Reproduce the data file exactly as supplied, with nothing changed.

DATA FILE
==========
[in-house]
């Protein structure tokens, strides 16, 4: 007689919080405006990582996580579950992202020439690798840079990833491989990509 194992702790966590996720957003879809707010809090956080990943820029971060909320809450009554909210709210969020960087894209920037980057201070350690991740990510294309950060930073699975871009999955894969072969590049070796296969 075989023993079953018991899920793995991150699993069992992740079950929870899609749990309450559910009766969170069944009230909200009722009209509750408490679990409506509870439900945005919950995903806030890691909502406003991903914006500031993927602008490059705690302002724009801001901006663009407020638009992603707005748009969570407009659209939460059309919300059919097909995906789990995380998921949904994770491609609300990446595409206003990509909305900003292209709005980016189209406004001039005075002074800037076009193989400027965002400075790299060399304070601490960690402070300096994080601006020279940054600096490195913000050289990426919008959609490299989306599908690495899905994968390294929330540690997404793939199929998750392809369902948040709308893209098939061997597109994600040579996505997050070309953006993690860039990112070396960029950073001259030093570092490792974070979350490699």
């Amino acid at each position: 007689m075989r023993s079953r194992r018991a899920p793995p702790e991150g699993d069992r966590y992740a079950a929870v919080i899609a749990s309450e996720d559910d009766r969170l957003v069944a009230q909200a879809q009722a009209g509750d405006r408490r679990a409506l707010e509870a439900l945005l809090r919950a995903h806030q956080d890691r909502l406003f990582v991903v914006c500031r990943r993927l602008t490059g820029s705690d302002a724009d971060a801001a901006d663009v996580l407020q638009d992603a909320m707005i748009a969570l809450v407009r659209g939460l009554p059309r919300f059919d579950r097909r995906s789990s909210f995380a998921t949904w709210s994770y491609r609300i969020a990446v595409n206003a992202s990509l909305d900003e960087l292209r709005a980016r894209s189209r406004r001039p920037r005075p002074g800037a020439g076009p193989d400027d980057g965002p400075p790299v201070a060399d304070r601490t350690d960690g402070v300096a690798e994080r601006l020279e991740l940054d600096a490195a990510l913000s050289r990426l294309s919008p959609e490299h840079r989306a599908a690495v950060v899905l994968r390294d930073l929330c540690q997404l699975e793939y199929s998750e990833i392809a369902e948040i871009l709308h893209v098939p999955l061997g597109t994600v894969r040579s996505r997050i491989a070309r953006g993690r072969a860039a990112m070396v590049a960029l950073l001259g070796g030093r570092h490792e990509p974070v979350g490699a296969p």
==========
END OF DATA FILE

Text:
[in-house]
């Protein structure tokens, strides 16, 4: 007689919080405006990582996580579950992202020439690798840079990833491989990509 194992702790966590996720957003879809707010809090956080990943820029971060909320809450009554909210709210969020960087894209920037980057201070350690991740990510294309950060930073699975871009999955894969072969590049070796296969 075989023993079953018991899920793995991150699993069992992740079950929870899609749990309450559910009766969170069944009230909200009722009209509750408490679990409506509870439900945005919950995903806030890691909502406003991903914006500031993927602008490059705690302002724009801001901006663009407020638009992603707005748009969570407009659209939460059309919300059919097909995906789990995380998921949904994770491609609300990446595409206003990509909305900003292209709005980016189209406004001039005075002074800037076009193989400027965002400075790299060399304070601490960690402070300096994080601006020279940054600096490195913000050289990426919008959609490299989306599908690495899905994968390294929330540690997404793939199929998750392809369902948040709308893209098939061997597109994600040579996505997050070309953006993690860039990112070396960029950073001259030093570092490792974070979350490699």
């Amino acid at each position: 007689m075989r023993s079953r194992r018991a899920p793995p702790e991150g699993d069992r966590y992740a079950a929870v919080i899609a749990s309450e996720d559910d009766r969170l957003v069944a009230q909200a879809q009722a009209g509750d405006r408490r679990a409506l707010e509870a439900l945005l809090r919950a995903h806030q956080d890691r909502l406003f990582v991903v914006c500031r990943r993927l602008t490059g820029s705690d302002a724009d971060a801001a901006d663009v996580l407020q638009d992603a909320m707005i748009a969570l809450v407009r659209g939460l009554p059309r919300f059919d579950r097909r995906s789990s909210f995380a998921t949904w709210s994770y491609r609300i969020a990446v595409n206003a992202s990509l909305d900003e960087l292209r709005a980016r894209s189209r406004r001039p920037r005075p002074g800037a020439g076009p193989d400027d980057g965002p400075p790299v201070a060399d304070r601490t350690d960690g402070v300096a690798e994080r601006l020279e991740l940054d600096a490195a990510l913000s050289r990426l294309s919008p959609e490299h840079r989306a599908a690495v950060v899905l994968r390294d930073l929330c540690q997404l699975e793939y199929s998750e990833i392809a369902e948040i871009l709308h893209v098939p999955l061997g597109t994600v894969r040579s996505r997050i491989a070309r953006g993690r072969a860039a990112m070396v590049a960029l950073l001259g070796g030093r570092h490792e990509p974070v979350g490699a296969p």